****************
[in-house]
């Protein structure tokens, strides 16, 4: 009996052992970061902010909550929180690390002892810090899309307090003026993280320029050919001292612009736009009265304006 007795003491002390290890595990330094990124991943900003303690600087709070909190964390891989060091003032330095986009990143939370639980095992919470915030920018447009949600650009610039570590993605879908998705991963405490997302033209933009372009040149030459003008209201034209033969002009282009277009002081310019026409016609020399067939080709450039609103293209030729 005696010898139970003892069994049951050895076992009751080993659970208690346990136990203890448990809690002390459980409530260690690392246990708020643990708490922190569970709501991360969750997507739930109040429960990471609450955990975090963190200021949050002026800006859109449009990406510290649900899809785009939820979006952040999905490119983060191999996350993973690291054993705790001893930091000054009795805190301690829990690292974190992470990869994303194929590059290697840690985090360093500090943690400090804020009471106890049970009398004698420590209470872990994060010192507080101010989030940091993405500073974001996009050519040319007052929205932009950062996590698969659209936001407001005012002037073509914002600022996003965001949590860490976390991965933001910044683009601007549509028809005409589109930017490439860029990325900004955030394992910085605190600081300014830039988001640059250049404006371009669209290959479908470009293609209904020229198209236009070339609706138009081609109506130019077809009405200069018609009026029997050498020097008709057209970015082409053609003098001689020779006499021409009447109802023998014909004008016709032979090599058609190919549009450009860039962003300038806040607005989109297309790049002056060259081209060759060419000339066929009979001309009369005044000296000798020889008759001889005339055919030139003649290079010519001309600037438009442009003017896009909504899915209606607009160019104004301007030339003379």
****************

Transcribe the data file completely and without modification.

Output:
[in-house]
């Protein structure tokens, strides 16, 4: 009996052992970061902010909550929180690390002892810090899309307090003026993280320029050919001292612009736009009265304006 007795003491002390290890595990330094990124991943900003303690600087709070909190964390891989060091003032330095986009990143939370639980095992919470915030920018447009949600650009610039570590993605879908998705991963405490997302033209933009372009040149030459003008209201034209033969002009282009277009002081310019026409016609020399067939080709450039609103293209030729 005696010898139970003892069994049951050895076992009751080993659970208690346990136990203890448990809690002390459980409530260690690392246990708020643990708490922190569970709501991360969750997507739930109040429960990471609450955990975090963190200021949050002026800006859109449009990406510290649900899809785009939820979006952040999905490119983060191999996350993973690291054993705790001893930091000054009795805190301690829990690292974190992470990869994303194929590059290697840690985090360093500090943690400090804020009471106890049970009398004698420590209470872990994060010192507080101010989030940091993405500073974001996009050519040319007052929205932009950062996590698969659209936001407001005012002037073509914002600022996003965001949590860490976390991965933001910044683009601007549509028809005409589109930017490439860029990325900004955030394992910085605190600081300014830039988001640059250049404006371009669209290959479908470009293609209904020229198209236009070339609706138009081609109506130019077809009405200069018609009026029997050498020097008709057209970015082409053609003098001689020779006499021409009447109802023998014909004008016709032979090599058609190919549009450009860039962003300038806040607005989109297309790049002056060259081209060759060419000339066929009979001309009369005044000296000798020889008759001889005339055919030139003649290079010519001309600037438009442009003017896009909504899915209606607009160019104004301007030339003379």